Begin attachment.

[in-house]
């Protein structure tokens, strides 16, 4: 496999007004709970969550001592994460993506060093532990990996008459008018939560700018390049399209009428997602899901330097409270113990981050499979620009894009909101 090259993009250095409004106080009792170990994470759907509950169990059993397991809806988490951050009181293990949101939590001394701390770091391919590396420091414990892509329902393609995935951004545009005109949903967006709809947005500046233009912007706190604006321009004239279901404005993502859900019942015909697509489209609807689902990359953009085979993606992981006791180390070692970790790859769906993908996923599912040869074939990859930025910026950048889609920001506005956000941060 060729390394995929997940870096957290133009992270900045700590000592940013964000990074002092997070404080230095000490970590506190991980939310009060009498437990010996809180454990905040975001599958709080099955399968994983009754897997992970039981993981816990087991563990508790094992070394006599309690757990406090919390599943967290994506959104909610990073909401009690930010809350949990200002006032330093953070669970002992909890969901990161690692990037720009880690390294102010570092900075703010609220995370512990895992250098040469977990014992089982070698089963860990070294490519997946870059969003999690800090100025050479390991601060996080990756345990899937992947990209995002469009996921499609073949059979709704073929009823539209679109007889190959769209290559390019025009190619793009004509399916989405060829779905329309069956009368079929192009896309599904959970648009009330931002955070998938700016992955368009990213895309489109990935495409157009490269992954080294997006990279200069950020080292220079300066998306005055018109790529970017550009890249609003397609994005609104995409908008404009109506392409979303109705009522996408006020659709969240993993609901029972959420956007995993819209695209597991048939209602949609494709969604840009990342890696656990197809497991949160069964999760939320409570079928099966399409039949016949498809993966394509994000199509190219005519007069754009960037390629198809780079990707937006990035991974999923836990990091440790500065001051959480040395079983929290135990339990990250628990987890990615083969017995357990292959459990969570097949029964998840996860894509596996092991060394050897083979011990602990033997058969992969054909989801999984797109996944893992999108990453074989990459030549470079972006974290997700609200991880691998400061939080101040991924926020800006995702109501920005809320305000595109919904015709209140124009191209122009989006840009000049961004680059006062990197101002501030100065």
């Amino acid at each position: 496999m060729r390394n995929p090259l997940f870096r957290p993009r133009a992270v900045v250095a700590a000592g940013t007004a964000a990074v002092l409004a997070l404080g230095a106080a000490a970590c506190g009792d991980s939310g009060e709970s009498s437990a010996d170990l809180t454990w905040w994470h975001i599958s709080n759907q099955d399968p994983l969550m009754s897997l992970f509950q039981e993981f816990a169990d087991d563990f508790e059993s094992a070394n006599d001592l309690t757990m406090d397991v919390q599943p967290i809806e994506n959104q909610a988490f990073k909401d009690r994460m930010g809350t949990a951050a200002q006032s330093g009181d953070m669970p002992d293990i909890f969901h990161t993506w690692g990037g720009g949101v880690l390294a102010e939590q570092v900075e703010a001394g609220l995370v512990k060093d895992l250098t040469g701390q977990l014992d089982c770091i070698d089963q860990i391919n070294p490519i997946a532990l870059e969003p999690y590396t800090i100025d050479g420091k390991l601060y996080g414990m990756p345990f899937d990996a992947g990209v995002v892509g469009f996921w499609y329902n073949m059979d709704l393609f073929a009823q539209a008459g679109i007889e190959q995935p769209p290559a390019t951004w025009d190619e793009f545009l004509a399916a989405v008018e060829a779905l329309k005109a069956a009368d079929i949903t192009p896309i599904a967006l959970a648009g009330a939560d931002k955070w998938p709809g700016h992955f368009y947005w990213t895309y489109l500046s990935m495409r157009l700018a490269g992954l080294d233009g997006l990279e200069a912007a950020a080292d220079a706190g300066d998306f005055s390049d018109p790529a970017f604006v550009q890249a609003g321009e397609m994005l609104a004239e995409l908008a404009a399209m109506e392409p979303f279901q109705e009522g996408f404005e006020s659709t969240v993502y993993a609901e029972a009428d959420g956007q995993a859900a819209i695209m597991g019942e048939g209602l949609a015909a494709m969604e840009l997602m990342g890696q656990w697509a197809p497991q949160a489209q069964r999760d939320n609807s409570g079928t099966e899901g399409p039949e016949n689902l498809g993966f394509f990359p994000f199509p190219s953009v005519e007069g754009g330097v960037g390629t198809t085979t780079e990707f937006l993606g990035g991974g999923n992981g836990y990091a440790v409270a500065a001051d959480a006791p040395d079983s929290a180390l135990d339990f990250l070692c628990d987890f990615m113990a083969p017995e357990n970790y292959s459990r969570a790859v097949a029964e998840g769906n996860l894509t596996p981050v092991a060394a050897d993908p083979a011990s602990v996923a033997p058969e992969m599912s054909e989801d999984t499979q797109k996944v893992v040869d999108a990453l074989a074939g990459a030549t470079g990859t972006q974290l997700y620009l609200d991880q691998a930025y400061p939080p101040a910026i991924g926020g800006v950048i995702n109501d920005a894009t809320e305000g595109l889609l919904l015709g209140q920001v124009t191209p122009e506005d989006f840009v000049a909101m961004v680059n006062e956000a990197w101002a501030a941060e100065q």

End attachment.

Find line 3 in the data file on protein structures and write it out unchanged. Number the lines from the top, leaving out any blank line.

């Amino acid at each position: 496999m060729r390394n995929p090259l997940f870096r957290p993009r133009a992270v900045v250095a700590a000592g940013t007004a964000a990074v002092l409004a997070l404080g230095a106080a000490a970590c506190g009792d991980s939310g009060e709970s009498s437990a010996d170990l809180t454990w905040w994470h975001i599958s709080n759907q099955d399968p994983l969550m009754s897997l992970f509950q039981e993981f816990a169990d087991d563990f508790e059993s094992a070394n006599d001592l309690t757990m406090d397991v919390q599943p967290i809806e994506n959104q909610a988490f990073k909401d009690r994460m930010g809350t949990a951050a200002q006032s330093g009181d953070m669970p002992d293990i909890f969901h990161t993506w690692g990037g720009g949101v880690l390294a102010e939590q570092v900075e703010a001394g609220l995370v512990k060093d895992l250098t040469g701390q977990l014992d089982c770091i070698d089963q860990i391919n070294p490519i997946a532990l870059e969003p999690y590396t800090i100025d050479g420091k390991l601060y996080g414990m990756p345990f899937d990996a992947g990209v995002v892509g469009f996921w499609y329902n073949m059979d709704l393609f073929a009823q539209a008459g679109i007889e190959q995935p769209p290559a390019t951004w025009d190619e793009f545009l004509a399916a989405v008018e060829a779905l329309k005109a069956a009368d079929i949903t192009p896309i599904a967006l959970a648009g009330a939560d931002k955070w998938p709809g700016h992955f368009y947005w990213t895309y489109l500046s990935m495409r157009l700018a490269g992954l080294d233009g997006l990279e200069a912007a950020a080292d220079a706190g300066d998306f005055s390049d018109p790529a970017f604006v550009q890249a609003g321009e397609m994005l609104a004239e995409l908008a404009a399209m109506e392409p979303f279901q109705e009522g996408f404005e006020s659709t969240v993502y993993a609901e029972a009428d959420g956007q995993a859900a819209i695209m597991g019942e048939g209602l949609a015909a494709m969604e840009l997602m990342g890696q656990w697509a197809p497991q949160a489209q069964r999760d939320n609807s409570g079928t099966e899901g399409p039949e016949n689902l498809g993966f394509f990359p994000f199509p190219s953009v005519e007069g754009g330097v960037g390629t198809t085979t780079e990707f937006l993606g990035g991974g999923n992981g836990y990091a440790v409270a500065a001051d959480a006791p040395d079983s929290a180390l135990d339990f990250l070692c628990d987890f990615m113990a083969p017995e357990n970790y292959s459990r969570a790859v097949a029964e998840g769906n996860l894509t596996p981050v092991a060394a050897d993908p083979a011990s602990v996923a033997p058969e992969m599912s054909e989801d999984t499979q797109k996944v893992v040869d999108a990453l074989a074939g990459a030549t470079g990859t972006q974290l997700y620009l609200d991880q691998a930025y400061p939080p101040a910026i991924g926020g800006v950048i995702n109501d920005a894009t809320e305000g595109l889609l919904l015709g209140q920001v124009t191209p122009e506005d989006f840009v000049a909101m961004v680059n006062e956000a990197w101002a501030a941060e100065q």